Georgetown students will face a Friday night dilemma this spring, as miscommunications led to the scheduling of both the 89th Annual Diplomatic Ball and the Georgetown Program Board Spring Kickoff Concert on the night of April 4.

This is not the first time a scheduling conflict of this sort has occurred. Last year, the ball conflicted with Relay for Life, and while the leaders of those two events worked together this year so as to avoid a similar issue, the respective ball and spring concert planners did not take each other into account.

Both the ball and concert are highly anticipated events planned well in advance, which includes the scheduling of venues. For the kickoff concert, McDonough Arena was scheduled immediately after last year’s Calvin Harris concert wrapped last spring. For the ball, after the committee chairs were elected in the spring, the venue was booked when students returned to campus in the fall.

The conflicting date was brought to the respective organizations’ attention in November, by which point it was too late to make changes.

“We spoke to each other but at that point we realized it was too late. Everyone had already booked their [respective] venue[s],” GPB Spring Kickoff Committee Chair Tiara Kawser (MSB ’15) said.

The organizations initially attempted to work together to seek alternatives, including arranging transportation for the students to shuttle back and forth between events if they were interested, but in the end, the funding from both ends proved inadequate to cover such expenditures.

“We talked to Tiara and we thought about taking GUTS buses and asking them to drive people from Dip Ball to the Spring Kickoff, but neither of us have the budget to do that,” Diplomatic Ball Committee Chair Victoire Carrasco (SFS ’15) said.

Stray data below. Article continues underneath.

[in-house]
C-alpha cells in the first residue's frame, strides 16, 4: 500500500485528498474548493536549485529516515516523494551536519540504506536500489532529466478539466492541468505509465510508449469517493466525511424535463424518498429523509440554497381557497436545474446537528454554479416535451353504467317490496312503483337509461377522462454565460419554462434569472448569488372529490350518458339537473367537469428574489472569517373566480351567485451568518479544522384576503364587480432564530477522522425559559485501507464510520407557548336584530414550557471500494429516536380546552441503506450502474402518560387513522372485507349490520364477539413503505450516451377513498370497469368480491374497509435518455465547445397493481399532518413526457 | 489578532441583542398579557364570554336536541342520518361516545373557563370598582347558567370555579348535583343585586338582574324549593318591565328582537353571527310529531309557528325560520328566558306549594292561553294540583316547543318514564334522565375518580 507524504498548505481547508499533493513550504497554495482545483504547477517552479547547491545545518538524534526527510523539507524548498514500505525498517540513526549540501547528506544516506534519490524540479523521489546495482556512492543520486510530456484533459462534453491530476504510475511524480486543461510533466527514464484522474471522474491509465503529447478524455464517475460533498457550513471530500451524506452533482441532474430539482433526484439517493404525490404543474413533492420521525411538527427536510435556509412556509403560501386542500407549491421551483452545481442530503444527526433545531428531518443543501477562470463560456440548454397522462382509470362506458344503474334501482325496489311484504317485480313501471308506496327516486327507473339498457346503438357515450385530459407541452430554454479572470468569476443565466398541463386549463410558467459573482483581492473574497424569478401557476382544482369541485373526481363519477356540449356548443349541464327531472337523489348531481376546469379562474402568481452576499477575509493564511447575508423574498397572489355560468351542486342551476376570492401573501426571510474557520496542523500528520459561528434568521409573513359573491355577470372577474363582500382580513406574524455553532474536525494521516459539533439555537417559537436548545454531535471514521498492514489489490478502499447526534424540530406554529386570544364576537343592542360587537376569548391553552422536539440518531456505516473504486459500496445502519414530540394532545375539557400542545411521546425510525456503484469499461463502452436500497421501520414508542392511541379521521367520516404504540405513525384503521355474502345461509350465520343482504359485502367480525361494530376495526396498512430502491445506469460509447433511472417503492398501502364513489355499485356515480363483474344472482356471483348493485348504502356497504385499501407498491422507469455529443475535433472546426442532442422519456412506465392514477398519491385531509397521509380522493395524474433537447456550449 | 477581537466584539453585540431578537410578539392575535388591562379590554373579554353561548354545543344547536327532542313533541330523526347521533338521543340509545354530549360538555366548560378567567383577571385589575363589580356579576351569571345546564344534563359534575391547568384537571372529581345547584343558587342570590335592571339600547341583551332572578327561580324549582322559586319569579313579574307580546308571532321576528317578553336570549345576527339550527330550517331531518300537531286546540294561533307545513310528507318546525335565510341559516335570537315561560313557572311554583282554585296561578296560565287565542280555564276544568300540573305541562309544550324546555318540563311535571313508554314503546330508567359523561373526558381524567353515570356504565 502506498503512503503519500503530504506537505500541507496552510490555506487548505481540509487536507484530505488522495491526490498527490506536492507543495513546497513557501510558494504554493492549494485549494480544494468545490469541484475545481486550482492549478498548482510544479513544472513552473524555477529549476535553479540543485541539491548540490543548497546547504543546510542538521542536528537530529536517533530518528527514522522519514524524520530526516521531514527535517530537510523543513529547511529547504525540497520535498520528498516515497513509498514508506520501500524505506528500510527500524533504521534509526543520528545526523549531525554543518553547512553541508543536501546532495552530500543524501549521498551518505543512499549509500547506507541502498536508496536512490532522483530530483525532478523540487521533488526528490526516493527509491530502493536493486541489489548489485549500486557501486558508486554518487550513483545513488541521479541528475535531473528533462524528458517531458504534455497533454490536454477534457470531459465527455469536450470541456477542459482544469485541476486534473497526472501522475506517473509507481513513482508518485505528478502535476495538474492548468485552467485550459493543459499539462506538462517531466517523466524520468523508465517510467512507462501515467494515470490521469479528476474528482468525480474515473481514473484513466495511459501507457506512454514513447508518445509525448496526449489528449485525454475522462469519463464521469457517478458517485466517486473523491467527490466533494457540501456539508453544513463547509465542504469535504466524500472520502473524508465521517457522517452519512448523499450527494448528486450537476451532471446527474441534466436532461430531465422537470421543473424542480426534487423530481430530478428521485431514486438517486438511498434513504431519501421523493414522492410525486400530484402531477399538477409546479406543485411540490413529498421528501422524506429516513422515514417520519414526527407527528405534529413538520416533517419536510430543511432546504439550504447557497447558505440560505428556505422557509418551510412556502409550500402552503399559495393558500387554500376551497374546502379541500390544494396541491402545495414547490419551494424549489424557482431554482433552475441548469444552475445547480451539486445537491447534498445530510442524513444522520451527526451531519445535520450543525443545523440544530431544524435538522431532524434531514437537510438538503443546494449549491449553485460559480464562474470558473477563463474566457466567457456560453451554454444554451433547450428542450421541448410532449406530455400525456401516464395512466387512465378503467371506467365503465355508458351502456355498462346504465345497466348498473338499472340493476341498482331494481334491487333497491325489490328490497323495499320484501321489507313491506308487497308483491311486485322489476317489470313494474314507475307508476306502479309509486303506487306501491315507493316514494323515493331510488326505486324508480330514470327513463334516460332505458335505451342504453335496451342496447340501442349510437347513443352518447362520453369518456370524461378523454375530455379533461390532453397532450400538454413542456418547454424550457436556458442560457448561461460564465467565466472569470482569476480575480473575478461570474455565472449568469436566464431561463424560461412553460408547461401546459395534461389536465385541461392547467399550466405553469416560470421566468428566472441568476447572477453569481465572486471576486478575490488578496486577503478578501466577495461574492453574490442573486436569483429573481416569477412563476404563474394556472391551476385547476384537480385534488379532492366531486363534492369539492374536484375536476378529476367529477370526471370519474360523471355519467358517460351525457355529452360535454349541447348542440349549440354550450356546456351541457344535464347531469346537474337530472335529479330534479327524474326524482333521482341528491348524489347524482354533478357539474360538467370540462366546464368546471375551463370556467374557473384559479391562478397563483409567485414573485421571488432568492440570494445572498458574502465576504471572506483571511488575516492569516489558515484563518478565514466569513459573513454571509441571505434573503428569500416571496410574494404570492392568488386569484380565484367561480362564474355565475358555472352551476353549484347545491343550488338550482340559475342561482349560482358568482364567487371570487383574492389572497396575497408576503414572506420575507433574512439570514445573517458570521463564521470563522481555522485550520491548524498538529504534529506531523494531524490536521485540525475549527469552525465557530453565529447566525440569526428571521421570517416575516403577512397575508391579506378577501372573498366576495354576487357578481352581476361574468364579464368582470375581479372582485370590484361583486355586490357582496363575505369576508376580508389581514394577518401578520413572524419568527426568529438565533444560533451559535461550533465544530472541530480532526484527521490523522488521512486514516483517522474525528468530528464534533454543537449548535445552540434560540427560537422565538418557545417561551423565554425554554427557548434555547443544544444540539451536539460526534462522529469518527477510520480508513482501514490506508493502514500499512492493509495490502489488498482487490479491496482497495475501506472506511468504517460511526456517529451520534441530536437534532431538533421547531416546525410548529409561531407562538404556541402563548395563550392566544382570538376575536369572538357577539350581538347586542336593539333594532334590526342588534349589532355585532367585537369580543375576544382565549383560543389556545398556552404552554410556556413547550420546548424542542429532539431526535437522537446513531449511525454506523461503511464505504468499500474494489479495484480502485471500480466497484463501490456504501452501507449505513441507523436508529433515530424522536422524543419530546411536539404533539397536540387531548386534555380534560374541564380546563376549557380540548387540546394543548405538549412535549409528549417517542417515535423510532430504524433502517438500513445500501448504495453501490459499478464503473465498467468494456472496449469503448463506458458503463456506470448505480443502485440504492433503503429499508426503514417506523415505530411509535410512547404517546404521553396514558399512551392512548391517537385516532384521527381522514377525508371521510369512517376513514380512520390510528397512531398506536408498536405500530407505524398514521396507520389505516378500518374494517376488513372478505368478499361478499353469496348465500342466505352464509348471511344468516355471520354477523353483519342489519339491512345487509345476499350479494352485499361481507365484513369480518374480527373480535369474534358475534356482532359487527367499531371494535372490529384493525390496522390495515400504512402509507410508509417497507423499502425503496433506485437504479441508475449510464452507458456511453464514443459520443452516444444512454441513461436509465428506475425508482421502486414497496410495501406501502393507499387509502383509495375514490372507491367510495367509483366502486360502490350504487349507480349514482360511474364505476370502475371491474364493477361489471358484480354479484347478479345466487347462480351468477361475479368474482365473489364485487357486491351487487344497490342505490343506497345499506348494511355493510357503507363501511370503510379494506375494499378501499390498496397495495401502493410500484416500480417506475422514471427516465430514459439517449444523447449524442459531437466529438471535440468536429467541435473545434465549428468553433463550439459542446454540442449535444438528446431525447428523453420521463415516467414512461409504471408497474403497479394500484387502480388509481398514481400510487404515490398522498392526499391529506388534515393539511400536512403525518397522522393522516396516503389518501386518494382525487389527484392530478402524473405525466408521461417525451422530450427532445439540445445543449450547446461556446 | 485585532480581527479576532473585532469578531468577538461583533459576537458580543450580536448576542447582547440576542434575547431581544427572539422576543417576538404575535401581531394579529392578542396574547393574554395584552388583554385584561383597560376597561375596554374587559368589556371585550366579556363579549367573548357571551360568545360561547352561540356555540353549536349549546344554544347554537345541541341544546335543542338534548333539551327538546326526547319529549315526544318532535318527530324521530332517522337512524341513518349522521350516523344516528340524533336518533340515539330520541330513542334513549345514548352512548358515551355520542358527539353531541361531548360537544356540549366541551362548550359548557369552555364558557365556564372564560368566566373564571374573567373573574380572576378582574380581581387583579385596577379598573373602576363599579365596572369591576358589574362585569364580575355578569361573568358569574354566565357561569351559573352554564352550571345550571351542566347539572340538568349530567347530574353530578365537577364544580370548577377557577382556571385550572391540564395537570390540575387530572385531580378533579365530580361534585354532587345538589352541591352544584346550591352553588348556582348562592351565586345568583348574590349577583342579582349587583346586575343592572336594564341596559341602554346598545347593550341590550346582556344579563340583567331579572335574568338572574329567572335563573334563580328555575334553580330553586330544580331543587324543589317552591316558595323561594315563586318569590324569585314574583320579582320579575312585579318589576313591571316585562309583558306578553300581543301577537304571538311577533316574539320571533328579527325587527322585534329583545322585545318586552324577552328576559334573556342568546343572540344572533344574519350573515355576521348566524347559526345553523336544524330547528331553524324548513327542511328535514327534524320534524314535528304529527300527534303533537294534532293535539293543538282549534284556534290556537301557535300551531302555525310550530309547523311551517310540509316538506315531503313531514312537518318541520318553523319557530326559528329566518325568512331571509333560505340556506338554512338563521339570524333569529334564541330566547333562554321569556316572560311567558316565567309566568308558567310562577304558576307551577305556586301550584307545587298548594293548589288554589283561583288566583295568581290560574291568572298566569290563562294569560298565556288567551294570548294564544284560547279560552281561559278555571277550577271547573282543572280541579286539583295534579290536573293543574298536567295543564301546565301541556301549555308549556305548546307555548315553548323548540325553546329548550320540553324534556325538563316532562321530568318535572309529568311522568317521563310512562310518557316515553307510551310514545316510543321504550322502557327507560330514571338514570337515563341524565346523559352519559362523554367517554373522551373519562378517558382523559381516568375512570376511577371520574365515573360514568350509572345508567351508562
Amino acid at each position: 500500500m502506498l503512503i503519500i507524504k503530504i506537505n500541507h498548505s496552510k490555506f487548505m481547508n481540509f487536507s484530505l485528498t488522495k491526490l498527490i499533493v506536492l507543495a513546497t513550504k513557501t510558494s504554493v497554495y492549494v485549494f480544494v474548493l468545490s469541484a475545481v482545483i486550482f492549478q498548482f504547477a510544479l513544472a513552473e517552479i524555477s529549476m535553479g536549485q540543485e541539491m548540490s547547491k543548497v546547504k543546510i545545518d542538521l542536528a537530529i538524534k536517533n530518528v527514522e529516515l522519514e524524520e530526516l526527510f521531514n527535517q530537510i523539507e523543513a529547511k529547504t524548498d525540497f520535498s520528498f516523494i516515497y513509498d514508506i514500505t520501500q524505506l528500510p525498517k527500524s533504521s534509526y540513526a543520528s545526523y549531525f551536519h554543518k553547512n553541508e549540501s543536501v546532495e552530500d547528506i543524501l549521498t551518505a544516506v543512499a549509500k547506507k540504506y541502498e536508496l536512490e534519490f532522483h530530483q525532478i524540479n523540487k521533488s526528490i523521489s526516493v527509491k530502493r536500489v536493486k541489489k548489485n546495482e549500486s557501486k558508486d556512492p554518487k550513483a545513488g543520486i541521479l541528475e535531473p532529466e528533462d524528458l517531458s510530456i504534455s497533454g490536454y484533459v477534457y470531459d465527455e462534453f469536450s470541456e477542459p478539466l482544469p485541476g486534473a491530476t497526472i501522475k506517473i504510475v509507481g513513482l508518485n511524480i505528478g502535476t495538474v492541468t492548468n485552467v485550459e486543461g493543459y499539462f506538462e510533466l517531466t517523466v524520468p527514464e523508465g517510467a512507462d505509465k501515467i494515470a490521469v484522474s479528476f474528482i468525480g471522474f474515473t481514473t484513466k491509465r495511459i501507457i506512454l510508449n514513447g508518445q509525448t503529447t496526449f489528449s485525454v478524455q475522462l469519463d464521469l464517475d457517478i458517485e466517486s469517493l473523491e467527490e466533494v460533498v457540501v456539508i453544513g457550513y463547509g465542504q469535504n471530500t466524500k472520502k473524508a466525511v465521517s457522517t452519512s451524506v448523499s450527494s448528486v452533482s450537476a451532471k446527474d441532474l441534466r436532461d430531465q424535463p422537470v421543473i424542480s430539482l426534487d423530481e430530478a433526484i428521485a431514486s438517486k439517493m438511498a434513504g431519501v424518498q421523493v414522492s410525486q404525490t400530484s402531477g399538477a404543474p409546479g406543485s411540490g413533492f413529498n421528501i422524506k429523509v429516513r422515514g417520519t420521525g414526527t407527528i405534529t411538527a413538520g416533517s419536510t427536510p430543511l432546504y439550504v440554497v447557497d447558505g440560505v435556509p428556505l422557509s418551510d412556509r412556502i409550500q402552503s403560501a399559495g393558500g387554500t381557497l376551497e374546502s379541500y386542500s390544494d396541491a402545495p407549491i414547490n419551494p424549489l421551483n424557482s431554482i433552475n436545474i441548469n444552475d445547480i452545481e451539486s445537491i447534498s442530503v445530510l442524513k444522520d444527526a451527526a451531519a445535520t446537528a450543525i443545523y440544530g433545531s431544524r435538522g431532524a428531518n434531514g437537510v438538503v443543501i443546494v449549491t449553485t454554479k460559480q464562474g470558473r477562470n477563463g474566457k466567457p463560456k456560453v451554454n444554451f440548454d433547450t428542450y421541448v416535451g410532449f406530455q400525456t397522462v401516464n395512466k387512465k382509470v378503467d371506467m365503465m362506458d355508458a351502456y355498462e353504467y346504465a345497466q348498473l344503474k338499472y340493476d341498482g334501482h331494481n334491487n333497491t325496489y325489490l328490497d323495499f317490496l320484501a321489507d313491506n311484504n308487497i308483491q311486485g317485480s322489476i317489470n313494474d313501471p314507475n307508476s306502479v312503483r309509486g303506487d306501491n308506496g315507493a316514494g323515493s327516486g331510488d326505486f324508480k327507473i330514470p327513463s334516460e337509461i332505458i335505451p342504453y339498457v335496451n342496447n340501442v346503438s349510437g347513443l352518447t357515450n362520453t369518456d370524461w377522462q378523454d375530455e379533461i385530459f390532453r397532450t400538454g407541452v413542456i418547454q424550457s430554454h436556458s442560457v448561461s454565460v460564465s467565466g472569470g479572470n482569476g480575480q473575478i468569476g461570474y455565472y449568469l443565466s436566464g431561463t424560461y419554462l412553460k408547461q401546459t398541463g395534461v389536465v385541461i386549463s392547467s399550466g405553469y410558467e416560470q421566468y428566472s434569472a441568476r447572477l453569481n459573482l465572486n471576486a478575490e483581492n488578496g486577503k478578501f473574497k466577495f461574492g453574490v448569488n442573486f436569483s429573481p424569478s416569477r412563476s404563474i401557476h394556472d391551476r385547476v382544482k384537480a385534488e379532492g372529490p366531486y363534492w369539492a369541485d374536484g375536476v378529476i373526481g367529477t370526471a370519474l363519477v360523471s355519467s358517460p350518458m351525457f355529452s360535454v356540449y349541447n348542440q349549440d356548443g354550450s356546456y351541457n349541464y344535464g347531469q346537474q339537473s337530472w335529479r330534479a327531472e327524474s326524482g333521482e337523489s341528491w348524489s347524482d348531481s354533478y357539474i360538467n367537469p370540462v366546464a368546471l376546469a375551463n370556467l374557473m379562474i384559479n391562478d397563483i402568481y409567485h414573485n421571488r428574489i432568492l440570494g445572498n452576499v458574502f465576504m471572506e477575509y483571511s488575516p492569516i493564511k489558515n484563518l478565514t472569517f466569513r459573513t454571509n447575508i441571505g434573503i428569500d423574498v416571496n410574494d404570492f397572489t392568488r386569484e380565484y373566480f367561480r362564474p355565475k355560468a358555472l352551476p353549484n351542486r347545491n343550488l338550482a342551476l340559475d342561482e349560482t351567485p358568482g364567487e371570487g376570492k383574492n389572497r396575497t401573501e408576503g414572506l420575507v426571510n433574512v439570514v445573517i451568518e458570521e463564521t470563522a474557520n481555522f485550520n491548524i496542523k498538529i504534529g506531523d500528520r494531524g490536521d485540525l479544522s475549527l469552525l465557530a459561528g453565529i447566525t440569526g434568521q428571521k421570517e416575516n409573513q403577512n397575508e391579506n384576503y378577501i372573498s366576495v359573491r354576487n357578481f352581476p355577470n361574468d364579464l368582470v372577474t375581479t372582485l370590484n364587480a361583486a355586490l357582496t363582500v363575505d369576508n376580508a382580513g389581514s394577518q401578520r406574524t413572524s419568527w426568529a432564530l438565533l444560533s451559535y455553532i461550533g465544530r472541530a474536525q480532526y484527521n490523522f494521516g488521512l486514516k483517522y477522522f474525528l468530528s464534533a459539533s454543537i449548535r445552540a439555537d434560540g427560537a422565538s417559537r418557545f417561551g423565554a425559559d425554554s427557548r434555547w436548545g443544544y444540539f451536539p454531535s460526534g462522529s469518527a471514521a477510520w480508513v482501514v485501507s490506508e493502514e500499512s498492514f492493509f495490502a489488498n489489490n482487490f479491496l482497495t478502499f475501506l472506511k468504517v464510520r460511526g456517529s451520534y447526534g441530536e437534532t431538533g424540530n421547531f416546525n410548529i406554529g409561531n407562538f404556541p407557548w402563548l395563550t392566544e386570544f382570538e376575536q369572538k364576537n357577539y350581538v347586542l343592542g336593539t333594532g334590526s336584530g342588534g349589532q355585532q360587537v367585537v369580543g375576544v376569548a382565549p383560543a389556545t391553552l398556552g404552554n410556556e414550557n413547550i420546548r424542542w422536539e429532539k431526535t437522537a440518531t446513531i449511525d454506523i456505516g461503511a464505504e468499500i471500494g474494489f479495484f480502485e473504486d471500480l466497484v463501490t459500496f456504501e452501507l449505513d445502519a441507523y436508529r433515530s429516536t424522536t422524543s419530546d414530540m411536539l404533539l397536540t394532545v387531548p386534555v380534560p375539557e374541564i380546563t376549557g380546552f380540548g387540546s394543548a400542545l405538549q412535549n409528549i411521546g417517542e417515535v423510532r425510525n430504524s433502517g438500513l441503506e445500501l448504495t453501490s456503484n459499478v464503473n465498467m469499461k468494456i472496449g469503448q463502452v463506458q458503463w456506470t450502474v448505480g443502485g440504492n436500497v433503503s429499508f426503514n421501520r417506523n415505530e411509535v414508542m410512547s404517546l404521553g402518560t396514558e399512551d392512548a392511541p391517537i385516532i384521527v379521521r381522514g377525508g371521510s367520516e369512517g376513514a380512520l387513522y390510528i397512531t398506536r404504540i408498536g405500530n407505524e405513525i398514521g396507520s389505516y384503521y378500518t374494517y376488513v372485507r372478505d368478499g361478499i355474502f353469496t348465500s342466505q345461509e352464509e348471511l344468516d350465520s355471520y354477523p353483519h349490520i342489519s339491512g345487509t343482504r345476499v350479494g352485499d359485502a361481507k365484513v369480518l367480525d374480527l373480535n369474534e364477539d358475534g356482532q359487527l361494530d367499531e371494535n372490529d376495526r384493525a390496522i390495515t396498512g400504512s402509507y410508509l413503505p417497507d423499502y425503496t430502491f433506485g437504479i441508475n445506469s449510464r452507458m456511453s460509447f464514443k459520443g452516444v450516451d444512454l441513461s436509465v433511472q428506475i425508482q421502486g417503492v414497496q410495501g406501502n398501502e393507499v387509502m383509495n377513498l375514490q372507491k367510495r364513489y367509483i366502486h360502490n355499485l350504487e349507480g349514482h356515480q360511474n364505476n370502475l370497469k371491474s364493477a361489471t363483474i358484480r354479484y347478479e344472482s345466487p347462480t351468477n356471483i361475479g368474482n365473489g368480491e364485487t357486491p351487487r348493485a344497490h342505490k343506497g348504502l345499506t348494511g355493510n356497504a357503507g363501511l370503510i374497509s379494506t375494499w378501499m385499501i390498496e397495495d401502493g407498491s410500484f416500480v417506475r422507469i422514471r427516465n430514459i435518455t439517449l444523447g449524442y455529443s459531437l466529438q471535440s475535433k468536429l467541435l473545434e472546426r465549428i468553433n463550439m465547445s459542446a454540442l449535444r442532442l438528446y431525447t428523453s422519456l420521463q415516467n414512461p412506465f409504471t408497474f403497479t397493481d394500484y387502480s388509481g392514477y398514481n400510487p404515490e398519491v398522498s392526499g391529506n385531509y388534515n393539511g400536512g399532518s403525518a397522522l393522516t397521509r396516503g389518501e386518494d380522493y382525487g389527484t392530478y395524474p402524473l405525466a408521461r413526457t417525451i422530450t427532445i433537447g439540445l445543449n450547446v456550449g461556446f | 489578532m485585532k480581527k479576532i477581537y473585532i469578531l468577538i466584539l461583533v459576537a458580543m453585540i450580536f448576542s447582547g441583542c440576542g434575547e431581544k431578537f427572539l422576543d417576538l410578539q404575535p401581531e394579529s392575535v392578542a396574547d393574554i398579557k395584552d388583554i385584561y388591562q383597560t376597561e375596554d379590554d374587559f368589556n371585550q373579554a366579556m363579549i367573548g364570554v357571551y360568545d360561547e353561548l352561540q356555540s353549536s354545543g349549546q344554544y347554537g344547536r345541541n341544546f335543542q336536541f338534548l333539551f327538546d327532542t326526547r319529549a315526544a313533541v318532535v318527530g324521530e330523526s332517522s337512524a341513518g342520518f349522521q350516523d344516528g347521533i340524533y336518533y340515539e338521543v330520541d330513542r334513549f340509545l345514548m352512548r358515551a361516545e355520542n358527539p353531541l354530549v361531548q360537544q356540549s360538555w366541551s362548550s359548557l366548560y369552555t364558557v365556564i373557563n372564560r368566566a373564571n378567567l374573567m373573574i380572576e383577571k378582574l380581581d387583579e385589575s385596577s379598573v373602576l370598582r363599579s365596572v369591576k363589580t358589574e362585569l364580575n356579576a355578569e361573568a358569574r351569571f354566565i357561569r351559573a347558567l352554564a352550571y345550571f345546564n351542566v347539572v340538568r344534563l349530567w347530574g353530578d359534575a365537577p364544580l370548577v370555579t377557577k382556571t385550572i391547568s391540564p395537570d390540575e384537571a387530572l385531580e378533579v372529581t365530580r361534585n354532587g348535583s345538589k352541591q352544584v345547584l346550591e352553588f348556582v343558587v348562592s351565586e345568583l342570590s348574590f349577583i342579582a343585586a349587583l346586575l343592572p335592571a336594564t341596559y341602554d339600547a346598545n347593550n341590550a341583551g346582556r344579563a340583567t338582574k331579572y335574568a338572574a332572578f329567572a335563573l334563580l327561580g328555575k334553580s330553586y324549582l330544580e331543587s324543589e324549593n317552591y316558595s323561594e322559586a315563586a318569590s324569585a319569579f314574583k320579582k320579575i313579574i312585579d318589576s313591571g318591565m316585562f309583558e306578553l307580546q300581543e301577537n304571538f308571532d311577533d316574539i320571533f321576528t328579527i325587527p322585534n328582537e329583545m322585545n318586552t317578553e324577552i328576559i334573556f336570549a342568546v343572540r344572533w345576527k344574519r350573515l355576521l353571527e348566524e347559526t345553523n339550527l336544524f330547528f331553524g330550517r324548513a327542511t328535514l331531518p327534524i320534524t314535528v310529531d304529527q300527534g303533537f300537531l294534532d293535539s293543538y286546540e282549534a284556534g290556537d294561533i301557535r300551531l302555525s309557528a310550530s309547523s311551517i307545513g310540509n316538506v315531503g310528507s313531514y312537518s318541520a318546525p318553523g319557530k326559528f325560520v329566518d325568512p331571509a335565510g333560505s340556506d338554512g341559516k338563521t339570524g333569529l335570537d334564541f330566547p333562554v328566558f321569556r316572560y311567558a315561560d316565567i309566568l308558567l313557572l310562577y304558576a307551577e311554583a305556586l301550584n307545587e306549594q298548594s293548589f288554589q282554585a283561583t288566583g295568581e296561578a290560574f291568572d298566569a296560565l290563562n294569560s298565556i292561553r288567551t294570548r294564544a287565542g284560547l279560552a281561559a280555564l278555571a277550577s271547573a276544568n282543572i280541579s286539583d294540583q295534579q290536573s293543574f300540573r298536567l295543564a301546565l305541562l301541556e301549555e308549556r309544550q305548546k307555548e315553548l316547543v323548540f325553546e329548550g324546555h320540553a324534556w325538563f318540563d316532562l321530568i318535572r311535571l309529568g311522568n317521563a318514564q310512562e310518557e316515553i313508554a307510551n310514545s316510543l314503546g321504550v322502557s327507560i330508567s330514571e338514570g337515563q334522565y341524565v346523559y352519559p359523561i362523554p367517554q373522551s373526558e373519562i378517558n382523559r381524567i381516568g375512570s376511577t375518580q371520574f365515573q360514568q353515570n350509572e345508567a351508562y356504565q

Kawser admitted that more could have been done to ensure that the events would be held on separate evenings.

“I wish it didn’t have to be this way. It was kind of a miscommunication on both our ends, which is a lesson to learn for the upcoming years,” Kawser said.

Carrasco added that perhaps in the future, a master scheduling plan or more effective communication route would be best to ensure that each event could be accorded its own time frame.

“We’ve learned that it would be good for someone higher up to be coordinating these events,” Carrasco said.

While neither organization anticipates majorly depressed attendance levels, Kawser did express some concern.

“I think the event will still be successful because the concert is something that a lot of students look forward to, but it is unfortunate because Dip Ball is a huge event as well. It will definitely affect our numbers. I know people will definitely be torn,” Kawser said.

Dip Ball recognizes that ticket sales may be affected as well, but considering that the event has consistently sold out in recent years, Carrasco is not overwhelmingly concerned.

“We sell out every year. It may affect ticket sales, but it will affect both sides,” Carrasco said.

Both organizations have remained upbeat in spite of the scheduling concerns. The upcoming artist reveal for the Spring Kickoff looks to capture students’ curiosity and interest in the event.

“I think that the artist will be highly anticipated. We will release it as soon as possible so students can get excited,” Kawser said.

Similarly, the ball leadership understands that although the events coincide, the array of students at Georgetown suggests that varying interests will lead students to both events.

“The good thing about Georgetown students is that everyone has very diverse interests, so I think both events are appealing to a large group of students. We are lucky in a way that these events come back every year, so if you don’t make it this year, you can always make it to the one next year,” Carrasco said.

Students seem to feel confident that both events will be successful as well.

“I plan on going to the Spring Kickoff Concert. It has nothing to do with ticket price, really. I just am more interested in the concert,” Courtney Lenny (NHS ’17) said. “[However], most of my friends are going to Dip Ball.”

If students feel torn between the events, and ticket prices are of no concern, it is possible to attend both events. The ball begins at 8 p.m., while the concert is expected to start over an hour later.

“There is a way around the conflict for students who want to go to both. If students want to do that, it can be done,” Carrasco said.

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